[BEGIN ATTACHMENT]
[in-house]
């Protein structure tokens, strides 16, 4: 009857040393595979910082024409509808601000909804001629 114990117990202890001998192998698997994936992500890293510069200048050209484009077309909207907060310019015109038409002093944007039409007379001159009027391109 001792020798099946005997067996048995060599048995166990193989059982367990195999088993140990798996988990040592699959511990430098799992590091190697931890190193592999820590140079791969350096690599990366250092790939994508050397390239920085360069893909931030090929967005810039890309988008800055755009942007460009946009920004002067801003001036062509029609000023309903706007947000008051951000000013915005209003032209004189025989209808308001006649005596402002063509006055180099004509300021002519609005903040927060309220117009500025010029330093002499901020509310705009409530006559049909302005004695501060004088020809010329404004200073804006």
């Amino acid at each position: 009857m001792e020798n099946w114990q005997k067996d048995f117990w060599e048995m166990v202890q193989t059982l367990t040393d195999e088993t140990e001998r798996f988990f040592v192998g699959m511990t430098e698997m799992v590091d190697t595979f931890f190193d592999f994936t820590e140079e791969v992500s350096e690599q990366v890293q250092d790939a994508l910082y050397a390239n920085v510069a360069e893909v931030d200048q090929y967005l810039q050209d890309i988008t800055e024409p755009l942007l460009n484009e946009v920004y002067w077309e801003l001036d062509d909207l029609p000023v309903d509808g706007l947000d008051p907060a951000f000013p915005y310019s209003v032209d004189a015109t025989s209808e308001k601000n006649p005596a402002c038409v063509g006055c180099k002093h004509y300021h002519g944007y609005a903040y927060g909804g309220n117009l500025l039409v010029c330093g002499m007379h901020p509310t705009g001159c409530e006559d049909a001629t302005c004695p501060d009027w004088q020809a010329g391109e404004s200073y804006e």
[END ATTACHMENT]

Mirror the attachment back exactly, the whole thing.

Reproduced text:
[in-house]
């Protein structure tokens, strides 16, 4: 009857040393595979910082024409509808601000909804001629 114990117990202890001998192998698997994936992500890293510069200048050209484009077309909207907060310019015109038409002093944007039409007379001159009027391109 001792020798099946005997067996048995060599048995166990193989059982367990195999088993140990798996988990040592699959511990430098799992590091190697931890190193592999820590140079791969350096690599990366250092790939994508050397390239920085360069893909931030090929967005810039890309988008800055755009942007460009946009920004002067801003001036062509029609000023309903706007947000008051951000000013915005209003032209004189025989209808308001006649005596402002063509006055180099004509300021002519609005903040927060309220117009500025010029330093002499901020509310705009409530006559049909302005004695501060004088020809010329404004200073804006």
């Amino acid at each position: 009857m001792e020798n099946w114990q005997k067996d048995f117990w060599e048995m166990v202890q193989t059982l367990t040393d195999e088993t140990e001998r798996f988990f040592v192998g699959m511990t430098e698997m799992v590091d190697t595979f931890f190193d592999f994936t820590e140079e791969v992500s350096e690599q990366v890293q250092d790939a994508l910082y050397a390239n920085v510069a360069e893909v931030d200048q090929y967005l810039q050209d890309i988008t800055e024409p755009l942007l460009n484009e946009v920004y002067w077309e801003l001036d062509d909207l029609p000023v309903d509808g706007l947000d008051p907060a951000f000013p915005y310019s209003v032209d004189a015109t025989s209808e308001k601000n006649p005596a402002c038409v063509g006055c180099k002093h004509y300021h002519g944007y609005a903040y927060g909804g309220n117009l500025l039409v010029c330093g002499m007379h901020p509310t705009g001159c409530e006559d049909a001629t302005c004695p501060d009027w004088q020809a010329g391109e404004s200073y804006e």